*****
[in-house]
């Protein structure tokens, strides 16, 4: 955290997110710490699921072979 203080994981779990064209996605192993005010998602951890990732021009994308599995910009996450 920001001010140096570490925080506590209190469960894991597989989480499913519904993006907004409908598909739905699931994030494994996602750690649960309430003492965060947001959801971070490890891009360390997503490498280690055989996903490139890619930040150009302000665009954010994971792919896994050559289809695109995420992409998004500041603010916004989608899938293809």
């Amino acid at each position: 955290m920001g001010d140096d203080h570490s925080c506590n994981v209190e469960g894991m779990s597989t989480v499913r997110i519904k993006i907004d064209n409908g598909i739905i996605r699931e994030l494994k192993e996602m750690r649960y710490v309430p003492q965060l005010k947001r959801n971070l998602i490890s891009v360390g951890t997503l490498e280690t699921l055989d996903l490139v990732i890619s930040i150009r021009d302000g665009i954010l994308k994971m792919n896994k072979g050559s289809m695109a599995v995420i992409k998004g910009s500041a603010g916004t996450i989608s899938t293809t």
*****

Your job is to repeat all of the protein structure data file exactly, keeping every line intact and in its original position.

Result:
[in-house]
């Protein structure tokens, strides 16, 4: 955290997110710490699921072979 203080994981779990064209996605192993005010998602951890990732021009994308599995910009996450 920001001010140096570490925080506590209190469960894991597989989480499913519904993006907004409908598909739905699931994030494994996602750690649960309430003492965060947001959801971070490890891009360390997503490498280690055989996903490139890619930040150009302000665009954010994971792919896994050559289809695109995420992409998004500041603010916004989608899938293809």
């Amino acid at each position: 955290m920001g001010d140096d203080h570490s925080c506590n994981v209190e469960g894991m779990s597989t989480v499913r997110i519904k993006i907004d064209n409908g598909i739905i996605r699931e994030l494994k192993e996602m750690r649960y710490v309430p003492q965060l005010k947001r959801n971070l998602i490890s891009v360390g951890t997503l490498e280690t699921l055989d996903l490139v990732i890619s930040i150009r021009d302000g665009i954010l994308k994971m792919n896994k072979g050559s289809m695109a599995v995420i992409k998004g910009s500041a603010g916004t996450i989608s899938t293809t």